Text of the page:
Weight Loss

High Sugar Foods Increase Risk of Kidney Stones

Studies have shown that excessive sugar puts people at risk of type 2 Diabetes, metabolic syndrome, obesity, cardiovascular problem, premature death, some cancers, and more. When it comes to losing weight, consuming foods and drinks that are high in sugar can also sabotage your efforts as foods and drinks that are high in sugar are also often full of unhealthy fats, sodium, and other ingredients that counteract weight loss efforts. Add to it now that a new study shows that people that consume the highest amounts of sugar were nearly 40% more likely to develop kidney stones.

Many people often associate foods that are “sugar free”, “reduced sugar”, etc. as being a healthy alternative that helps weight loss. But, a new evidence-based review of available data tells a different story. Data now shows that sugar substitutes actually don’t help with weight loss. To add to the dilemma, new research has also revealed that there are additional risks when it comes to consuming sugar substitutes. Those include increased risk of heart attack and stroke linked to eryrithol and new concerns that sucralose, sold under the brand name Splenda, may damage human DNA.

The latest study now shares that in a study population of over 28,000 U.S. adults. those in the top 25% for added-sugar intake had a 39% higher likelihood of ever suffering kidney stones, versus people in the bottom 25%. That was after the researchers made statistical adjustments for other factors, such as body weight, diabetes and overall diet quality. Explained from a different perspective: people who got at least 25% of their daily calories from added sugars were 88% more likely to report a history of kidney stones, versus those who consumed less than 5% of their calories from sugar.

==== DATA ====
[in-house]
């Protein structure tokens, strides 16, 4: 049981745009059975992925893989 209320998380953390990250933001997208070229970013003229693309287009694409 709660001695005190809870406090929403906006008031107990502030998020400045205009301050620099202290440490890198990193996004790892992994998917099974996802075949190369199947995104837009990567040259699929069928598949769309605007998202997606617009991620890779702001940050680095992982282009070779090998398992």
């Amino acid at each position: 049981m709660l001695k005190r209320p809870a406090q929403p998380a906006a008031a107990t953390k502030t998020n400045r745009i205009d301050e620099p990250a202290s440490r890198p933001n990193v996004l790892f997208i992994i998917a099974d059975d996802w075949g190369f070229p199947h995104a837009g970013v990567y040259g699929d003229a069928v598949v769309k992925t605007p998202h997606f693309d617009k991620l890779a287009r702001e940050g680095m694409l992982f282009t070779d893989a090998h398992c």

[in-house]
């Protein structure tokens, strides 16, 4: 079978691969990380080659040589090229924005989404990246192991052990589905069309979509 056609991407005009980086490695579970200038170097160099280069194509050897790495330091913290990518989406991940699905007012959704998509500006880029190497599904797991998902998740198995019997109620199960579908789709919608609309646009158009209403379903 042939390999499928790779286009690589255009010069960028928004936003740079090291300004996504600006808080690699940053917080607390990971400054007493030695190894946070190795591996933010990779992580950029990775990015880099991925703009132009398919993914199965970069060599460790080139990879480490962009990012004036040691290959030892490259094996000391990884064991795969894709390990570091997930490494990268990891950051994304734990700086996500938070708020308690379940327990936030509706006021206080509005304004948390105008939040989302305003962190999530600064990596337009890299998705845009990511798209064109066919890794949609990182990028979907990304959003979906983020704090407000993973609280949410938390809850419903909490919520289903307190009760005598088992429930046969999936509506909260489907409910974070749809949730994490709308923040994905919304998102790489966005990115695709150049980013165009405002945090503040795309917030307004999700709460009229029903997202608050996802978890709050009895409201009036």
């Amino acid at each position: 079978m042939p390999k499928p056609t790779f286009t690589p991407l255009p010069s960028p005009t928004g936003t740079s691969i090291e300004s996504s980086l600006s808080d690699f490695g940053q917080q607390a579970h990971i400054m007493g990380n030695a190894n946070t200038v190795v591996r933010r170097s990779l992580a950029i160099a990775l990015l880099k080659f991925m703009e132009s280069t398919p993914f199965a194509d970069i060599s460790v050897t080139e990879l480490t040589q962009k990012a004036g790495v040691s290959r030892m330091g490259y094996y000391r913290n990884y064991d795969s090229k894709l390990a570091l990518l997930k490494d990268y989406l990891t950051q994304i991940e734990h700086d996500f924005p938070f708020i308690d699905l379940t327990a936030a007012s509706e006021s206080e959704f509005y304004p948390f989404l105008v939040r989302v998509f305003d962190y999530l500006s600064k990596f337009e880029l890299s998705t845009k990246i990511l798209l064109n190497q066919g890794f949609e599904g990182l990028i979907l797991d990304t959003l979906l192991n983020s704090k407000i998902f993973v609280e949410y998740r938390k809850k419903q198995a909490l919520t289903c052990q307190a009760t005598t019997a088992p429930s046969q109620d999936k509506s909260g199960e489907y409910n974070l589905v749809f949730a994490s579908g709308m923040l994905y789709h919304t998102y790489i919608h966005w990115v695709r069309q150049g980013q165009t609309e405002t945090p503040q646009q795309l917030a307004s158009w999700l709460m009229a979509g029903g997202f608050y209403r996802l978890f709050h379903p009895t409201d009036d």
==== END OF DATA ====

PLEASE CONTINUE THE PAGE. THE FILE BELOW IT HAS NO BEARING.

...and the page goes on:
While the findings do not prove cause and effect, there are “multiple reasons” why people prone to stones may want to limit added sugars, according to Dr. David Goldfarb, co-director of the kidney stone prevention program at NYU Langone in New York City.

For one, Goldfarb said, “there has long been evidence that sugar increases the amount of calcium in urine.” Kidney stones form when substances like calcium and uric acid become too concentrated and form a mass, causing pain and discomfort in the urinary track. There are several causes of kidney stones including family history, some medical conditions, and certain types of foods (those rich in oxalate, salts, and animal proteins).

  • two cans of Coca cola soda with two glasses, one with ice and a wedge of lime, and the other full of soda.
  • Arms outstretched, holding glasses with alcolic beverages
  • Four glasses filled with juices, sprigs of celery as garnish. There are slices of carrots, cucumber and tomatoes in the foreground.
  • A small group of cashews on a wooden background
  • cooked steaks on white plates garnished with cilantro
  • a small kidney shaped bowl with raspberries

 Dr. Johnathan Khusid, who specializes in treating kidney stones at the Mount Sinai Health System in New York City. He noted that some of the health consequences linked to a sugar-laden diet — such as obesity and type 2 diabetes – are also risk factors for kidney stones.

There is an abundance of information about the harms of consuming too much sugar. Not only does it sabotage your weight loss efforts, but it can increase the risk for serious health concerns. Knowing that excessive sugar may also contribute to the formation of kidney stones is just one more reason to reduce your sugar intake and reach for foods and beverages that support your body. 












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